Nutrigenomics initiative aims for ‘personalized nutrition’Oct 1st, 2009 | By tfedderson2 | Category: Issue, October 1, 2009, Research
Imagine a physician or dietitian handing you a set of individualized nutritional guidelines based on your unique genetic makeup – one that could help you ward off such diseases as cancer, diabetes and Alzheimer’s.
That’s the ultimate goal of the Nebraska Gateway for Nutrigenomics, a new research initiative at UNL. It aims to use genome-based technologies to figure out what makes individuals and some ethnic groups susceptible to certain diseases and develop nutritional strategies to overcome those susceptibilities.
“In the old days we used to say ‘my grandfather ate bacon and eggs everyday and still lived to 103.’ Those of us in the business would say, ‘that’s just genetics,’ and we’d dismiss it,” said Tim Carr, nutrition scientist. “We’re no longer dismissing it. We’re trying to figure out how that works.”
Individuals’ risk for certain diseases depends in part on their genetic makeup. Although those genetic makeups can’t be altered, how they behave can be manipulated by diet. That’s what nutrigenomics is all about.
“Looking at the genetic makeup of individuals, you can identify certain risk factors and make dietary recommendations,” said Janos Zempleni, a molecular nutritionist who heads UNL’s nutrigenomics initiative.
In February, a review team comprising scientists from several other universities noted that UNL is well positioned to be a leader in this burgeoning research field because it can integrate its plant-genomics expertise with its nutrition and food-science expertise. As food and nutrition scientists determine how diet interacts with the genome, agricultural scientists will be able to develop crops and livestock to put those findings into action.
“Since Nebraska is where America’s diet begins, it is appropriate that UNL would be a leader in the nutrigenomic field,” the team said in its report.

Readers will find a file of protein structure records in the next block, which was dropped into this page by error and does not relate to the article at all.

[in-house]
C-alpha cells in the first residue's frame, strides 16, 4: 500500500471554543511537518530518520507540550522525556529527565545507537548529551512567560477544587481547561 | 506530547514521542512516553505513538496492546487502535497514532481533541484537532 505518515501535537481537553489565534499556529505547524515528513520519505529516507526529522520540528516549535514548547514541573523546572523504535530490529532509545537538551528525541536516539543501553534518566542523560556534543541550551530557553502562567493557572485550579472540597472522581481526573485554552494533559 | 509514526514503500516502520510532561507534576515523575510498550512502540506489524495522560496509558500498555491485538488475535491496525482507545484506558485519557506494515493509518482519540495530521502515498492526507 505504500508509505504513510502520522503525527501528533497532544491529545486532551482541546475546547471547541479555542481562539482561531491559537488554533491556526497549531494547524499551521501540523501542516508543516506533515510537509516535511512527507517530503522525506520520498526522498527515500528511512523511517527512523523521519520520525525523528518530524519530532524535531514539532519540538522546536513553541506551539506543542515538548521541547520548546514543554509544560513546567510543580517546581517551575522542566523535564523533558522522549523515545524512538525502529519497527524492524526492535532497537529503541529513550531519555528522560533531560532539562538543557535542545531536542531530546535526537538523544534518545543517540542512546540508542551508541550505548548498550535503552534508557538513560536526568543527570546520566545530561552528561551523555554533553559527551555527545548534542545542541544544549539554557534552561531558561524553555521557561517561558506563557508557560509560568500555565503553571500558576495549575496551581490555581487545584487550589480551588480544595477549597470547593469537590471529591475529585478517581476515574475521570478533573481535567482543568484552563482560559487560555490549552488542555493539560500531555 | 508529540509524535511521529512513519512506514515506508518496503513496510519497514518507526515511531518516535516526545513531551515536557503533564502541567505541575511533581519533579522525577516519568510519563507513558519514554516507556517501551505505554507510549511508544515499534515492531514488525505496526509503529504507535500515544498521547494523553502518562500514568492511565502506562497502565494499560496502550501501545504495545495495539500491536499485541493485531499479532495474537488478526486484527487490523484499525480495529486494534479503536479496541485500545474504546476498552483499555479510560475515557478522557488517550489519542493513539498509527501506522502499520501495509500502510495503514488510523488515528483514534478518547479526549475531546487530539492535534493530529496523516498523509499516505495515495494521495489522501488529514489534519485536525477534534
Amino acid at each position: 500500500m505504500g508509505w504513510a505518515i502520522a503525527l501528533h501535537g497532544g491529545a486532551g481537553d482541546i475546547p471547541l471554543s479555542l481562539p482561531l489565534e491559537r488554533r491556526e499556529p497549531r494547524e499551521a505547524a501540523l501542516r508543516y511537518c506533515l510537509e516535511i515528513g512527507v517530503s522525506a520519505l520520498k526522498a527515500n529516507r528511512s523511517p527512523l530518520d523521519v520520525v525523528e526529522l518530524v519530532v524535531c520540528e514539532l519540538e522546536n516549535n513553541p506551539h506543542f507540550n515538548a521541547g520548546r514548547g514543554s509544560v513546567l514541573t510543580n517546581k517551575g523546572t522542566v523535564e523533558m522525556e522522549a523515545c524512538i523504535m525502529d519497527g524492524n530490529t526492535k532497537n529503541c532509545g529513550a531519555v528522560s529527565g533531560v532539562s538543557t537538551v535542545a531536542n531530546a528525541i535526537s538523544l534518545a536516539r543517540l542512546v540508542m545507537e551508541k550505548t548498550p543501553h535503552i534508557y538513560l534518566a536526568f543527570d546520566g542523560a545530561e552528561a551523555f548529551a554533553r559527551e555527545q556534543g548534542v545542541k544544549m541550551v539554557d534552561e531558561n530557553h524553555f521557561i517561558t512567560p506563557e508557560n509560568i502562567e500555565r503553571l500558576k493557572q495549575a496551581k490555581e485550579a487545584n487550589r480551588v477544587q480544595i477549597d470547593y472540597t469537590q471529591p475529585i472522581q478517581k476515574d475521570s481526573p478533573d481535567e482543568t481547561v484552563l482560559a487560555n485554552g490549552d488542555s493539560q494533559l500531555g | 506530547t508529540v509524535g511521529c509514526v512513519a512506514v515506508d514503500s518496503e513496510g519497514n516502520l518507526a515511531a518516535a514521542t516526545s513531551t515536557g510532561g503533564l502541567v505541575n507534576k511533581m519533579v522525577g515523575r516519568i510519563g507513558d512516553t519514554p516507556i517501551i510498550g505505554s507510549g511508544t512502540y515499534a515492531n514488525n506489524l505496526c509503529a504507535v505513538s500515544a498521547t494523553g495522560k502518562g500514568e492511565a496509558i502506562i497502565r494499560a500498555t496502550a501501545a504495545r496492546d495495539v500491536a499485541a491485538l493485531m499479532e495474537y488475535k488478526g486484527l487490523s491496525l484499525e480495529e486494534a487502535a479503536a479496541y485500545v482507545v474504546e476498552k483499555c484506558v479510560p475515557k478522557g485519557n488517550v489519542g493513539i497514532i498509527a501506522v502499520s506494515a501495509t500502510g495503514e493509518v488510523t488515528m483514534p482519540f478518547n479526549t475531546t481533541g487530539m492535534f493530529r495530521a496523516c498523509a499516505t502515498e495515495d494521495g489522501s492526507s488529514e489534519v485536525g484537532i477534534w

UNL food scientist Vicki Schlegel, another member of the research team, put it this way: “You’re making agriculture a pharmacy, basically.”
Schlegel imagines a day when states might carve niches for certain kinds of health-boosting crops.
“We might say, ‘in Nebraska we grow crops for heart health,'” she said. “Colorado might say, ‘we grow crops to fight diabetes.'”
The U.S. Department of Agriculture’s diet guidelines are based on nutritional needs, said Schlegel, who specializes in neutraceuticals. “What we’re talking about is a step beyond. This is considering foods from a more complex perspective.”
“This is a huge shift in thinking,” Carr said. “We are going from one-size-fits-all recommendations to a realization that one size doesn’t fit all.”
As scientists determine how nutrients and genes interact, they’ll be able to take a patient’s genetic profile and have a dietitian prescribe a diet and bioactive compounds to fit that profile.
“In short, we’ll have personalized nutrition,” Carr said.
The nutrigenomics team’s research is digging even deeper. Angela Pannier, a biomedical engineer, is studying how nutrition affects tissue engineering – the regrowing of tissue as a replacement for tissue lost to disease or injury.
Pannier hopes to determine how diets might be altered to give a newly transplanted “engineered tissue” a better chance to survive.
“No one else is looking at this … I think this could be groundbreaking,” Pannier said.
While the nutrigenomics initiative is only about a year old, it’s built on research that’s been conducted at UNL for years. The team comprises about 30 scientists from 11 departments, including the University of Nebraska Medical Center.
Plans are being made for additional hires to complete the team, and UNL hopes to obtain funding to renovate building space.
— By Dan Moser, IANR News Service